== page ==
Posted by: Brandon W. Jones | January 24, 2010

Becoming A Teachable Manager

In the article Teaching Smart People How to Learn by Chris Argyris, Chris explains that the smartest or most educated people within an organization are the hardest ones to teach within the corporate environment.  He also explains that those same people, when put in the academic environment, are very teachable.  Generally the managers within the company have the highest level of education.  One aspect he highlighted was that managers, when asked to look within themselves for areas of improvement, are very reluctant.  They in turn find the faults and reasons of failure in others and begin to play the blame game. 

There are two reasons why the educated become less teachable in the corporate environment compared to the academic environment. 

  1. The academic environment is thought of as a safe house with everyone equal.
  2. The division of authority and responsibility in the corporate world generates pride and an inability to learn. 

The Safe House of the Academics

Managers in the academic world are willing to learn and are very teachable.  The academic world is a safe house for learning.  In the learning/safe house environment, managers are open to suggestion because they won’t receive a poor work evaluation based on their comments and responses.  In the academic world, managers are able to learn and be very open.  They enter the academic world with the expectation of learning something new.  In the academic world, managers have a sense of equality amongst their peers in the classroom.  Managers entering the academic world become students and have a much more humble attitude.  They expect to be taught and are open to learn.

The Pride of the Managers

Managers are given authority to lead, and with that authority comes additional responsibility.  When individuals receive an added measure of authority and responsibility, it is the natural disposition of all men and women to feel they are superior.  They begin to feel they are smarter or more experienced and deserving than others to be in the position of leadership.  Although, it is true that they must have specific qualifications to be in their position, they change in their disposition.  They begin to develop a level of arrogance thinking they are better than their subordinate employees.  This disposition is a level of pride.  Once managers develop this pride/arrogance, they shut themselves off from their subordinates.  The managers develop a sense that they are better than their subordinates.  Once managers have reached this stage, they discount the ideas of all their subordinates and are no longer humble and teachable.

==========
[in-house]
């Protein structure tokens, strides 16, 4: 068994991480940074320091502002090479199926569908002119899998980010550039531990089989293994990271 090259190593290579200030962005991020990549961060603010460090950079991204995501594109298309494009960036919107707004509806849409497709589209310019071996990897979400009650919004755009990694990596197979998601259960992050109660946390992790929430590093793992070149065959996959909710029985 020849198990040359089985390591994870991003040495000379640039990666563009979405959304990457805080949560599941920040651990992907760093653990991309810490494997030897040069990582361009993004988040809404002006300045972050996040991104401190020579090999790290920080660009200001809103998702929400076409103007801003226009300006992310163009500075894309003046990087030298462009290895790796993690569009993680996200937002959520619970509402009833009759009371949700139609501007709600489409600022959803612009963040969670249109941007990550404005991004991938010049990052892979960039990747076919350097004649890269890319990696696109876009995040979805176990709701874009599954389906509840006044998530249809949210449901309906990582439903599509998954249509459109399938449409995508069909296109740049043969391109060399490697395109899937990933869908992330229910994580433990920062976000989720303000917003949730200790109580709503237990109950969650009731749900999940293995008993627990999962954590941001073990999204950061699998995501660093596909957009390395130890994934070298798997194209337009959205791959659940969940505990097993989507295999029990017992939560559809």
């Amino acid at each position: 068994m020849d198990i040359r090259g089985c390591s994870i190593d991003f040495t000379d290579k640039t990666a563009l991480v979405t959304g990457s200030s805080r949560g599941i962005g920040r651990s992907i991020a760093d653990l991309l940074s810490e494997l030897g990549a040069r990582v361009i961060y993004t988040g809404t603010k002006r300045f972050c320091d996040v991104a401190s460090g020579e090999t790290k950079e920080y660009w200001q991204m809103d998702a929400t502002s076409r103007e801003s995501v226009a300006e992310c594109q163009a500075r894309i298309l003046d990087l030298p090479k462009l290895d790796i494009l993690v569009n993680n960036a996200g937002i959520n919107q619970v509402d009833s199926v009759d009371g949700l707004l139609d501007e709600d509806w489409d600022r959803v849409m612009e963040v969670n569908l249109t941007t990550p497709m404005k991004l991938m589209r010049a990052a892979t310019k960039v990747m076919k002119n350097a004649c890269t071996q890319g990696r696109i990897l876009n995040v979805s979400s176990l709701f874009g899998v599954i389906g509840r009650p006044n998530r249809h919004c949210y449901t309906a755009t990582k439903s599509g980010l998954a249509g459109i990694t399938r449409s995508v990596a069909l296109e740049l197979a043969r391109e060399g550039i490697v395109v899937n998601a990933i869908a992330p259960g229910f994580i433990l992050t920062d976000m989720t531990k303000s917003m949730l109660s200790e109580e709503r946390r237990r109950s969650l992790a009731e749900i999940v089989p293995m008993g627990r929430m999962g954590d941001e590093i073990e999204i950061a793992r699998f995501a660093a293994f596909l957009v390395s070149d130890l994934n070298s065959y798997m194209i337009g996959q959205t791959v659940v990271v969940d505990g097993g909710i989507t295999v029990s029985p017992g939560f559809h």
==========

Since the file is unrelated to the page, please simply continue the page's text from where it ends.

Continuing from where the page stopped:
Overcoming the Pride of the Position

In order for a manager to overcome the pride of the position, they must realize the goal of the company and understand that every employee is a part of the whole team.  By realizing that the company is a team, they will understand that the company will only be as strong as the weakest link.  In order for the team to work at full strength, everyone must be working together.  The managers must be humble and know that they don’t have all the answers to all the questions.  They must also understand that their success depends on the success of those they work with.  In cases where the manager could improve to help the team, they must make the changes necessary.  The managers must be teachable.  They must forget about themselves with a “me, me, me” attitude and work for the success of the team.  If they do that, the team will work together for a common goal and the company will be successful.  The success of the company will reflect on the leadership of the managers.

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